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Shining City 

Wednesday, Nov 12 2008

A conventional ghost story would've been far less unsettling. Over the course of a few loosely plotted scenes, Shining City offers frightening insight into people haunted, both literally and figuratively, by varying combinations of ghosts, guilt, loneliness, and dread. The play — written by Irish wunderkind Conor McPherson and making its West Coast premiere at SF Playhouse — concerns a Dublin businessman (Paul Whitworth) who begins seeing a therapist (Alex Moggridge) after his wife dies in a car accident. McPherson's script is so subtle and so dependent on intricately constructed monologues that it would've been unbearable in the wrong hands. But here, directed with perfect restraint by Amy Glazer, the play quietly creates a world convincing both in its humanity and its bleakness, with patient and therapist mirroring each other's isolation and grief. And while the cast is strong, the greatest credit should go to Whitworth, who masterfully delivers a monster of a monologue that serves to anchor the rest of the play. Shining City generates enormous energy in slowly revealing its characters' failures and fears, and the play's final moment elicits something awfully rare in live theater — audible gasps. It's an ending liable to leave you as haunted as the people onstage.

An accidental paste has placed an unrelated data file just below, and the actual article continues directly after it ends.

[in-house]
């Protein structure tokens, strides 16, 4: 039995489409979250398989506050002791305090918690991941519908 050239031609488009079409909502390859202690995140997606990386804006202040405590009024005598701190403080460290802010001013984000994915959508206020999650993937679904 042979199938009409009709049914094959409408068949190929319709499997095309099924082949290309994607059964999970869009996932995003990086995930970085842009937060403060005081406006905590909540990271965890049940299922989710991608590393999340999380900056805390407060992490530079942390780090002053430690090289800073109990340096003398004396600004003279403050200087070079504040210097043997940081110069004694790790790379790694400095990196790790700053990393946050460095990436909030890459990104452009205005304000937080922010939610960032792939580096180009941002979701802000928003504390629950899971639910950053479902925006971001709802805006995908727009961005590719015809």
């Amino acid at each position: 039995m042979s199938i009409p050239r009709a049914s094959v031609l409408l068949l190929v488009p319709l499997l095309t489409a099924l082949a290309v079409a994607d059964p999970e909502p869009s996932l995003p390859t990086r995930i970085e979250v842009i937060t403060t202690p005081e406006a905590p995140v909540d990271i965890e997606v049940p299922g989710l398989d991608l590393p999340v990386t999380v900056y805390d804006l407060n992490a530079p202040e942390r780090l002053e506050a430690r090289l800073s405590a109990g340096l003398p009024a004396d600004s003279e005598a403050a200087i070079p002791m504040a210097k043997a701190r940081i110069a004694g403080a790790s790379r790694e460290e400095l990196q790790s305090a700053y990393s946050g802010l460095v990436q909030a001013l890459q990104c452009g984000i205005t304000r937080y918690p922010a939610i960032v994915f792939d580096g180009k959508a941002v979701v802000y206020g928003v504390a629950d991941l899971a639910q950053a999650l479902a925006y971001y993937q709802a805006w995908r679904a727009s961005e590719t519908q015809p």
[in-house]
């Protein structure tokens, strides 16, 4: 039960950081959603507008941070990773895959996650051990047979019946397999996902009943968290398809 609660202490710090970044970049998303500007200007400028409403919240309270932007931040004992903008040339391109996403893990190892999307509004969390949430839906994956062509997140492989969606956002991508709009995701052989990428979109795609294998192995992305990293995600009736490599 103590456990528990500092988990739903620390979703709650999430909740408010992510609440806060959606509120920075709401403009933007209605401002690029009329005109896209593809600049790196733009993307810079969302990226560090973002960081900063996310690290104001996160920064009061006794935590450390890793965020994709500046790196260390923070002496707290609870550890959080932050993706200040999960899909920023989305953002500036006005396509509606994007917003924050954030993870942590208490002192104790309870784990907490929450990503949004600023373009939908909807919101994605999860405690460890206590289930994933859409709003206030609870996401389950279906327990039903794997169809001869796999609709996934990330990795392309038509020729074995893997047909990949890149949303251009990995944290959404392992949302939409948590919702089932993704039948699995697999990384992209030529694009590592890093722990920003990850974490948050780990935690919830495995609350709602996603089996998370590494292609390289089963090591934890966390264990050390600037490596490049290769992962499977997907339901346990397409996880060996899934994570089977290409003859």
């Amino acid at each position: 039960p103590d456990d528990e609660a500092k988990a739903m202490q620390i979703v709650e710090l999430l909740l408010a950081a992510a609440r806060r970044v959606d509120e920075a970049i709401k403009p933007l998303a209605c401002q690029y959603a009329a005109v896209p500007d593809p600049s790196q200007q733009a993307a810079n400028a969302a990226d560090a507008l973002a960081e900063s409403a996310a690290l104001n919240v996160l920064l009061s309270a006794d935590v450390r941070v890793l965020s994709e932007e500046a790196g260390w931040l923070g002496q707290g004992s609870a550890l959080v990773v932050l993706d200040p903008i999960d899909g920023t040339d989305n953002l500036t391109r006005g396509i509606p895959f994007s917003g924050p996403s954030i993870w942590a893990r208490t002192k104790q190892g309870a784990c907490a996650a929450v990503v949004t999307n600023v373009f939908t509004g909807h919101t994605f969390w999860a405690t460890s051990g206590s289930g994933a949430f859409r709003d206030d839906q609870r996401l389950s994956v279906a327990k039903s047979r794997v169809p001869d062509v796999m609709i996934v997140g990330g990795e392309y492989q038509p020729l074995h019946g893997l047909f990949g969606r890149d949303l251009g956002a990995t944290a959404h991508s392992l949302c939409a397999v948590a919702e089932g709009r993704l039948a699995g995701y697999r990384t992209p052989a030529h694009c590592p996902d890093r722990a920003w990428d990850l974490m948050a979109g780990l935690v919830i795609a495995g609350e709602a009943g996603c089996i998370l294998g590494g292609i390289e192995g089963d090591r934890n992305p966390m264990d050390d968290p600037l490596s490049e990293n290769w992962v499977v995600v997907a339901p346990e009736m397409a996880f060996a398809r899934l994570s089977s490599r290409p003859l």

About The Author

Chris Jensen


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